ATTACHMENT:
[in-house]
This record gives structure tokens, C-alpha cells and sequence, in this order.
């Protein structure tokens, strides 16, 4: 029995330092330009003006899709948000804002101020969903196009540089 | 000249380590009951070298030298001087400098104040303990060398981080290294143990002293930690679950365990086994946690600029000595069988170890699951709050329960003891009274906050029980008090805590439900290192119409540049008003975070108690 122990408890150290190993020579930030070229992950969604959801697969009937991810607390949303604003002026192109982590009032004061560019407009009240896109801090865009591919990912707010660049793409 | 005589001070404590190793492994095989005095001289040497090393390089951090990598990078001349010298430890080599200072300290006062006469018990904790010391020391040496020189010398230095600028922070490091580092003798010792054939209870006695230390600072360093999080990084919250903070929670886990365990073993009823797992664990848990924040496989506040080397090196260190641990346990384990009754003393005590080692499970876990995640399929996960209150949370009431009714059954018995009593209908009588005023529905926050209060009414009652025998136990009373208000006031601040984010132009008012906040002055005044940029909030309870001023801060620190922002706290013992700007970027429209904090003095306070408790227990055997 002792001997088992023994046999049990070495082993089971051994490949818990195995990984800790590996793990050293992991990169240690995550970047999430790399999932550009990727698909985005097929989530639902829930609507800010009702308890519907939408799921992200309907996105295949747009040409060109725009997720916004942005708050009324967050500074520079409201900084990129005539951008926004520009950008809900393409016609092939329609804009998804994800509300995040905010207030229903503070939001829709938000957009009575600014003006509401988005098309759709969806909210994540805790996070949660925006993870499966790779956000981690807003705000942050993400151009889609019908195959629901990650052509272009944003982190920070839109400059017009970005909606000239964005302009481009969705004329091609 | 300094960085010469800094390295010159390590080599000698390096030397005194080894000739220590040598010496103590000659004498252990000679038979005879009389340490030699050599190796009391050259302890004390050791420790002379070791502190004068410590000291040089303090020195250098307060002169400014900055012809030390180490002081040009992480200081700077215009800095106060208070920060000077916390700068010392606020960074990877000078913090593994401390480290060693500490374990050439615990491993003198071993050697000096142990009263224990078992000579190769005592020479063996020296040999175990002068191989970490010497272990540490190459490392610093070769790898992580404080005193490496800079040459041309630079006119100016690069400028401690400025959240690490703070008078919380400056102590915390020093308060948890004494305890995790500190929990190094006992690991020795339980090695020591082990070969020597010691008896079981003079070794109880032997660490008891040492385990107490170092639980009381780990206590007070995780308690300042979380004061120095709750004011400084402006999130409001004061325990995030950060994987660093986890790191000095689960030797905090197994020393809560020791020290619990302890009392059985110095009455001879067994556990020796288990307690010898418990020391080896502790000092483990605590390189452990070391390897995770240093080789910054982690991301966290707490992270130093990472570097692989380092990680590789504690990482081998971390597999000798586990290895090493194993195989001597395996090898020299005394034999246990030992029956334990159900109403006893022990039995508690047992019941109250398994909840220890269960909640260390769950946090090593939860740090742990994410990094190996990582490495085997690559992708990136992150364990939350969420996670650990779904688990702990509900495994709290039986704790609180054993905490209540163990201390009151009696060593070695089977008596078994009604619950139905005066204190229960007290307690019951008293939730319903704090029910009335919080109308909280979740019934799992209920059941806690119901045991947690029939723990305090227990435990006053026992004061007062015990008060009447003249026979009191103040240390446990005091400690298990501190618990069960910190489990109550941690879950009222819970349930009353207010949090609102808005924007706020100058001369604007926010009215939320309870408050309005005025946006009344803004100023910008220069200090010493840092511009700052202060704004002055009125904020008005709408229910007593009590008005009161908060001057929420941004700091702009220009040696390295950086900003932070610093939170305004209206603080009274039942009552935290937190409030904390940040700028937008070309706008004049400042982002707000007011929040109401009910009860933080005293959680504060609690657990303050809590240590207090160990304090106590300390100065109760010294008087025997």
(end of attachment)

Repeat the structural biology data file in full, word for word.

[in-house]
This record gives structure tokens, C-alpha cells and sequence, in this order.
């Protein structure tokens, strides 16, 4: 029995330092330009003006899709948000804002101020969903196009540089 | 000249380590009951070298030298001087400098104040303990060398981080290294143990002293930690679950365990086994946690600029000595069988170890699951709050329960003891009274906050029980008090805590439900290192119409540049008003975070108690 122990408890150290190993020579930030070229992950969604959801697969009937991810607390949303604003002026192109982590009032004061560019407009009240896109801090865009591919990912707010660049793409 | 005589001070404590190793492994095989005095001289040497090393390089951090990598990078001349010298430890080599200072300290006062006469018990904790010391020391040496020189010398230095600028922070490091580092003798010792054939209870006695230390600072360093999080990084919250903070929670886990365990073993009823797992664990848990924040496989506040080397090196260190641990346990384990009754003393005590080692499970876990995640399929996960209150949370009431009714059954018995009593209908009588005023529905926050209060009414009652025998136990009373208000006031601040984010132009008012906040002055005044940029909030309870001023801060620190922002706290013992700007970027429209904090003095306070408790227990055997 002792001997088992023994046999049990070495082993089971051994490949818990195995990984800790590996793990050293992991990169240690995550970047999430790399999932550009990727698909985005097929989530639902829930609507800010009702308890519907939408799921992200309907996105295949747009040409060109725009997720916004942005708050009324967050500074520079409201900084990129005539951008926004520009950008809900393409016609092939329609804009998804994800509300995040905010207030229903503070939001829709938000957009009575600014003006509401988005098309759709969806909210994540805790996070949660925006993870499966790779956000981690807003705000942050993400151009889609019908195959629901990650052509272009944003982190920070839109400059017009970005909606000239964005302009481009969705004329091609 | 300094960085010469800094390295010159390590080599000698390096030397005194080894000739220590040598010496103590000659004498252990000679038979005879009389340490030699050599190796009391050259302890004390050791420790002379070791502190004068410590000291040089303090020195250098307060002169400014900055012809030390180490002081040009992480200081700077215009800095106060208070920060000077916390700068010392606020960074990877000078913090593994401390480290060693500490374990050439615990491993003198071993050697000096142990009263224990078992000579190769005592020479063996020296040999175990002068191989970490010497272990540490190459490392610093070769790898992580404080005193490496800079040459041309630079006119100016690069400028401690400025959240690490703070008078919380400056102590915390020093308060948890004494305890995790500190929990190094006992690991020795339980090695020591082990070969020597010691008896079981003079070794109880032997660490008891040492385990107490170092639980009381780990206590007070995780308690300042979380004061120095709750004011400084402006999130409001004061325990995030950060994987660093986890790191000095689960030797905090197994020393809560020791020290619990302890009392059985110095009455001879067994556990020796288990307690010898418990020391080896502790000092483990605590390189452990070391390897995770240093080789910054982690991301966290707490992270130093990472570097692989380092990680590789504690990482081998971390597999000798586990290895090493194993195989001597395996090898020299005394034999246990030992029956334990159900109403006893022990039995508690047992019941109250398994909840220890269960909640260390769950946090090593939860740090742990994410990094190996990582490495085997690559992708990136992150364990939350969420996670650990779904688990702990509900495994709290039986704790609180054993905490209540163990201390009151009696060593070695089977008596078994009604619950139905005066204190229960007290307690019951008293939730319903704090029910009335919080109308909280979740019934799992209920059941806690119901045991947690029939723990305090227990435990006053026992004061007062015990008060009447003249026979009191103040240390446990005091400690298990501190618990069960910190489990109550941690879950009222819970349930009353207010949090609102808005924007706020100058001369604007926010009215939320309870408050309005005025946006009344803004100023910008220069200090010493840092511009700052202060704004002055009125904020008005709408229910007593009590008005009161908060001057929420941004700091702009220009040696390295950086900003932070610093939170305004209206603080009274039942009552935290937190409030904390940040700028937008070309706008004049400042982002707000007011929040109401009910009860933080005293959680504060609690657990303050809590240590207090160990304090106590300390100065109760010294008087025997």